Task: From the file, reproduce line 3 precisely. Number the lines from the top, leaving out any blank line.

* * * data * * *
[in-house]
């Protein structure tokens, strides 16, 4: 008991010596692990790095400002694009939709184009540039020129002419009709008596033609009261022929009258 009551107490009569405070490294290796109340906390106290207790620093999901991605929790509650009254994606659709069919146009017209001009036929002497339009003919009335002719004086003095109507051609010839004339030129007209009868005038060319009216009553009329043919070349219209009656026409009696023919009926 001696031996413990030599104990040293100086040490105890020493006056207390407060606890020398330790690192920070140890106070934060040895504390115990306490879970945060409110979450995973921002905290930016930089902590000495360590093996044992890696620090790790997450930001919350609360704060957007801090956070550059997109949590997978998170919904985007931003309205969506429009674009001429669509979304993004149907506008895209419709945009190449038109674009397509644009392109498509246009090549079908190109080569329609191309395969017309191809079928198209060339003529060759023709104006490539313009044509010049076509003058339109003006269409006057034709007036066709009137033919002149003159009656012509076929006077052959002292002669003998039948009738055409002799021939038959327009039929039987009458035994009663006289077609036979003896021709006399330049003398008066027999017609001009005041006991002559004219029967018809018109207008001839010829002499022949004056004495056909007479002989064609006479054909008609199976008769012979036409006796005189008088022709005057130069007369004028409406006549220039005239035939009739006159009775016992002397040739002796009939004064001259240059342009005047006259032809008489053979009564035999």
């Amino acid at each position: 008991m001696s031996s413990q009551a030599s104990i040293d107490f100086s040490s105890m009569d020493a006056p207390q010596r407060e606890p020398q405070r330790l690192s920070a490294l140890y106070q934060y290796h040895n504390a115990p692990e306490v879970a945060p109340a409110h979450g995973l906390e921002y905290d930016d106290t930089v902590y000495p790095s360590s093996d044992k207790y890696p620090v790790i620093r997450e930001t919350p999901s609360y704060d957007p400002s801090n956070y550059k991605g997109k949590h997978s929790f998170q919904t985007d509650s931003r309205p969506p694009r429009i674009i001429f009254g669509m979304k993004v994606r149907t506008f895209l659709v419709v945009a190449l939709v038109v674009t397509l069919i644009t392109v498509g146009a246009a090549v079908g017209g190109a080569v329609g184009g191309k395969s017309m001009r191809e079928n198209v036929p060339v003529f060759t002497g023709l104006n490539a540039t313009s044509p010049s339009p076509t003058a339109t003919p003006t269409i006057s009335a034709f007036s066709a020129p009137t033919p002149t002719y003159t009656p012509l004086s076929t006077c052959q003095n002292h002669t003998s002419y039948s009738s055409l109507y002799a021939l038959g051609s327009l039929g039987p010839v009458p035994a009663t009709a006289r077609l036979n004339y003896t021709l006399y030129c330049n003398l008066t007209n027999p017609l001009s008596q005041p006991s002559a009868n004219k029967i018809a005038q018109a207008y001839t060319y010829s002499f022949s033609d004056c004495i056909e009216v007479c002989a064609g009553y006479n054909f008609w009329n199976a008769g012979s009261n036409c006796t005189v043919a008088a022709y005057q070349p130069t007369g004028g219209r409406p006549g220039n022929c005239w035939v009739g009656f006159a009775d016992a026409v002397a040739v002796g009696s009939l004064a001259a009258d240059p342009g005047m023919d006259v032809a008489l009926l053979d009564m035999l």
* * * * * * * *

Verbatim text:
């Amino acid at each position: 008991m001696s031996s413990q009551a030599s104990i040293d107490f100086s040490s105890m009569d020493a006056p207390q010596r407060e606890p020398q405070r330790l690192s920070a490294l140890y106070q934060y290796h040895n504390a115990p692990e306490v879970a945060p109340a409110h979450g995973l906390e921002y905290d930016d106290t930089v902590y000495p790095s360590s093996d044992k207790y890696p620090v790790i620093r997450e930001t919350p999901s609360y704060d957007p400002s801090n956070y550059k991605g997109k949590h997978s929790f998170q919904t985007d509650s931003r309205p969506p694009r429009i674009i001429f009254g669509m979304k993004v994606r149907t506008f895209l659709v419709v945009a190449l939709v038109v674009t397509l069919i644009t392109v498509g146009a246009a090549v079908g017209g190109a080569v329609g184009g191309k395969s017309m001009r191809e079928n198209v036929p060339v003529f060759t002497g023709l104006n490539a540039t313009s044509p010049s339009p076509t003058a339109t003919p003006t269409i006057s009335a034709f007036s066709a020129p009137t033919p002149t002719y003159t009656p012509l004086s076929t006077c052959q003095n002292h002669t003998s002419y039948s009738s055409l109507y002799a021939l038959g051609s327009l039929g039987p010839v009458p035994a009663t009709a006289r077609l036979n004339y003896t021709l006399y030129c330049n003398l008066t007209n027999p017609l001009s008596q005041p006991s002559a009868n004219k029967i018809a005038q018109a207008y001839t060319y010829s002499f022949s033609d004056c004495i056909e009216v007479c002989a064609g009553y006479n054909f008609w009329n199976a008769g012979s009261n036409c006796t005189v043919a008088a022709y005057q070349p130069t007369g004028g219209r409406p006549g220039n022929c005239w035939v009739g009656f006159a009775d016992a026409v002397a040739v002796g009696s009939l004064a001259a009258d240059p342009g005047m023919d006259v032809a008489l009926l053979d009564m035999l």